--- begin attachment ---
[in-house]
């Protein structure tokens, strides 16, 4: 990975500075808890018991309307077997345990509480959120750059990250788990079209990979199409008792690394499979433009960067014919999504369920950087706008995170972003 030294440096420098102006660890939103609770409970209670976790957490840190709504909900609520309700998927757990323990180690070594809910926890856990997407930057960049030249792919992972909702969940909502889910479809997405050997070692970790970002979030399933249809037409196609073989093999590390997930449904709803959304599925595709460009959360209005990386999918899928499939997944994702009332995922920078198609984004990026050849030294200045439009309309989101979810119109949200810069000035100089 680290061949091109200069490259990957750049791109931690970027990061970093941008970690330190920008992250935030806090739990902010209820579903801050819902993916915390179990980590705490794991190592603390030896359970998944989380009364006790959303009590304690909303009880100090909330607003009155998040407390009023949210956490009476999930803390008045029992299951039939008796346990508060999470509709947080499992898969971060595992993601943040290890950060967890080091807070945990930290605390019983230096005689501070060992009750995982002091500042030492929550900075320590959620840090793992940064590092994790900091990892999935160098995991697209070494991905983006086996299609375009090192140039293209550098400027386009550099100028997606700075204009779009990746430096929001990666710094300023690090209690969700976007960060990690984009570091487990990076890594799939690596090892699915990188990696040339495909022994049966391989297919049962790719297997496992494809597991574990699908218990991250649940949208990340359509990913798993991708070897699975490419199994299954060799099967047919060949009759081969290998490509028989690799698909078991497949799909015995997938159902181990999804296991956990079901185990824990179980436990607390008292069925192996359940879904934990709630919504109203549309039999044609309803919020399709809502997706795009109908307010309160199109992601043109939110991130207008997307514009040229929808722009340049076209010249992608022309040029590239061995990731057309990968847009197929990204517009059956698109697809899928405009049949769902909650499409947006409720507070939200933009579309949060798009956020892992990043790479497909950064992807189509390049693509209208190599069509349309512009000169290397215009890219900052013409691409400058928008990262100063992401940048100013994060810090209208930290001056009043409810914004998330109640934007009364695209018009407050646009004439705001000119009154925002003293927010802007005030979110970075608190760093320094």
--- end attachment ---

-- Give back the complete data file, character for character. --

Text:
[in-house]
């Protein structure tokens, strides 16, 4: 990975500075808890018991309307077997345990509480959120750059990250788990079209990979199409008792690394499979433009960067014919999504369920950087706008995170972003 030294440096420098102006660890939103609770409970209670976790957490840190709504909900609520309700998927757990323990180690070594809910926890856990997407930057960049030249792919992972909702969940909502889910479809997405050997070692970790970002979030399933249809037409196609073989093999590390997930449904709803959304599925595709460009959360209005990386999918899928499939997944994702009332995922920078198609984004990026050849030294200045439009309309989101979810119109949200810069000035100089 680290061949091109200069490259990957750049791109931690970027990061970093941008970690330190920008992250935030806090739990902010209820579903801050819902993916915390179990980590705490794991190592603390030896359970998944989380009364006790959303009590304690909303009880100090909330607003009155998040407390009023949210956490009476999930803390008045029992299951039939008796346990508060999470509709947080499992898969971060595992993601943040290890950060967890080091807070945990930290605390019983230096005689501070060992009750995982002091500042030492929550900075320590959620840090793992940064590092994790900091990892999935160098995991697209070494991905983006086996299609375009090192140039293209550098400027386009550099100028997606700075204009779009990746430096929001990666710094300023690090209690969700976007960060990690984009570091487990990076890594799939690596090892699915990188990696040339495909022994049966391989297919049962790719297997496992494809597991574990699908218990991250649940949208990340359509990913798993991708070897699975490419199994299954060799099967047919060949009759081969290998490509028989690799698909078991497949799909015995997938159902181990999804296991956990079901185990824990179980436990607390008292069925192996359940879904934990709630919504109203549309039999044609309803919020399709809502997706795009109908307010309160199109992601043109939110991130207008997307514009040229929808722009340049076209010249992608022309040029590239061995990731057309990968847009197929990204517009059956698109697809899928405009049949769902909650499409947006409720507070939200933009579309949060798009956020892992990043790479497909950064992807189509390049693509209208190599069509349309512009000169290397215009890219900052013409691409400058928008990262100063992401940048100013994060810090209208930290001056009043409810914004998330109640934007009364695209018009407050646009004439705001000119009154925002003293927010802007005030979110970075608190760093320094």